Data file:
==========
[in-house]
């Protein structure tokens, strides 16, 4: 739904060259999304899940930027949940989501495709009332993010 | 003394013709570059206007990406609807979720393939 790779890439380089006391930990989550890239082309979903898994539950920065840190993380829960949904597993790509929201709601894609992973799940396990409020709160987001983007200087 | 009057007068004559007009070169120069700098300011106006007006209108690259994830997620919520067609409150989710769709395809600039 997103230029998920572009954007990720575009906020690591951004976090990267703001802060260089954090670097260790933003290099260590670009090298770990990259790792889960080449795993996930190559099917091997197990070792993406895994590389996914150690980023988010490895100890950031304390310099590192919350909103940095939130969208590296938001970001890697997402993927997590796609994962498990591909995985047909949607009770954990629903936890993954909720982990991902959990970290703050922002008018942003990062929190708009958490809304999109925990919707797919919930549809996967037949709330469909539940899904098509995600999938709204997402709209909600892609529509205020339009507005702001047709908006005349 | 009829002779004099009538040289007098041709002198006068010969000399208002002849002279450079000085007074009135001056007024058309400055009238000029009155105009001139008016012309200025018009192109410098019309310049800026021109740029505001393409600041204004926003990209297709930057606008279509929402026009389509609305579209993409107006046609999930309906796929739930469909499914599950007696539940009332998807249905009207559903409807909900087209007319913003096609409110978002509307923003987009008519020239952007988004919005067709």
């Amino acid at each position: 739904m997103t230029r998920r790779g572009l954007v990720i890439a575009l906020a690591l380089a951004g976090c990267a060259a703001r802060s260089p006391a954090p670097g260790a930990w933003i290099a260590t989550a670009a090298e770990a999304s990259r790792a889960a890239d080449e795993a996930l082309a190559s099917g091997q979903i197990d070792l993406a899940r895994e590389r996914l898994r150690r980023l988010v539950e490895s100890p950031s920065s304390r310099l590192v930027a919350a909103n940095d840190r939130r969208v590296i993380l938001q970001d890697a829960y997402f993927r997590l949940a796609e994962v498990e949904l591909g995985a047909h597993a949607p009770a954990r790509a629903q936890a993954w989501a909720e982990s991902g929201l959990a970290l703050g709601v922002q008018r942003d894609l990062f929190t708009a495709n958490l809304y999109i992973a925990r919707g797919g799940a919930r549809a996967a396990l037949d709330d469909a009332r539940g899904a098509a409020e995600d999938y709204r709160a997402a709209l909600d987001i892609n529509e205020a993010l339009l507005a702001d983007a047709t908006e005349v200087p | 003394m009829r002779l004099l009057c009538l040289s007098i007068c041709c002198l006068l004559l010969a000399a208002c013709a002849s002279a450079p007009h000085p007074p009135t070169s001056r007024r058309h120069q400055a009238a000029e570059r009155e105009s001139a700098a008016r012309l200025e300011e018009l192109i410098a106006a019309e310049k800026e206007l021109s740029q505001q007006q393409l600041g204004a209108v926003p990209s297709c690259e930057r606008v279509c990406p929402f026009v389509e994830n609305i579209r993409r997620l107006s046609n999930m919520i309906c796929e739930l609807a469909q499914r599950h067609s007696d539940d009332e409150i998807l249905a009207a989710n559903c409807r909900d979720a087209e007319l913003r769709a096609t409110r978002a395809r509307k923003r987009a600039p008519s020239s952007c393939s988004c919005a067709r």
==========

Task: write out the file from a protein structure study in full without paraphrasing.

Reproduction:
[in-house]
């Protein structure tokens, strides 16, 4: 739904060259999304899940930027949940989501495709009332993010 | 003394013709570059206007990406609807979720393939 790779890439380089006391930990989550890239082309979903898994539950920065840190993380829960949904597993790509929201709601894609992973799940396990409020709160987001983007200087 | 009057007068004559007009070169120069700098300011106006007006209108690259994830997620919520067609409150989710769709395809600039 997103230029998920572009954007990720575009906020690591951004976090990267703001802060260089954090670097260790933003290099260590670009090298770990990259790792889960080449795993996930190559099917091997197990070792993406895994590389996914150690980023988010490895100890950031304390310099590192919350909103940095939130969208590296938001970001890697997402993927997590796609994962498990591909995985047909949607009770954990629903936890993954909720982990991902959990970290703050922002008018942003990062929190708009958490809304999109925990919707797919919930549809996967037949709330469909539940899904098509995600999938709204997402709209909600892609529509205020339009507005702001047709908006005349 | 009829002779004099009538040289007098041709002198006068010969000399208002002849002279450079000085007074009135001056007024058309400055009238000029009155105009001139008016012309200025018009192109410098019309310049800026021109740029505001393409600041204004926003990209297709930057606008279509929402026009389509609305579209993409107006046609999930309906796929739930469909499914599950007696539940009332998807249905009207559903409807909900087209007319913003096609409110978002509307923003987009008519020239952007988004919005067709």
């Amino acid at each position: 739904m997103t230029r998920r790779g572009l954007v990720i890439a575009l906020a690591l380089a951004g976090c990267a060259a703001r802060s260089p006391a954090p670097g260790a930990w933003i290099a260590t989550a670009a090298e770990a999304s990259r790792a889960a890239d080449e795993a996930l082309a190559s099917g091997q979903i197990d070792l993406a899940r895994e590389r996914l898994r150690r980023l988010v539950e490895s100890p950031s920065s304390r310099l590192v930027a919350a909103n940095d840190r939130r969208v590296i993380l938001q970001d890697a829960y997402f993927r997590l949940a796609e994962v498990e949904l591909g995985a047909h597993a949607p009770a954990r790509a629903q936890a993954w989501a909720e982990s991902g929201l959990a970290l703050g709601v922002q008018r942003d894609l990062f929190t708009a495709n958490l809304y999109i992973a925990r919707g797919g799940a919930r549809a996967a396990l037949d709330d469909a009332r539940g899904a098509a409020e995600d999938y709204r709160a997402a709209l909600d987001i892609n529509e205020a993010l339009l507005a702001d983007a047709t908006e005349v200087p | 003394m009829r002779l004099l009057c009538l040289s007098i007068c041709c002198l006068l004559l010969a000399a208002c013709a002849s002279a450079p007009h000085p007074p009135t070169s001056r007024r058309h120069q400055a009238a000029e570059r009155e105009s001139a700098a008016r012309l200025e300011e018009l192109i410098a106006a019309e310049k800026e206007l021109s740029q505001q007006q393409l600041g204004a209108v926003p990209s297709c690259e930057r606008v279509c990406p929402f026009v389509e994830n609305i579209r993409r997620l107006s046609n999930m919520i309906c796929e739930l609807a469909q499914r599950h067609s007696d539940d009332e409150i998807l249905a009207a989710n559903c409807r909900d979720a087209e007319l913003r769709a096609t409110r978002a395809r509307k923003r987009a600039p008519s020239s952007c393939s988004c919005a067709r």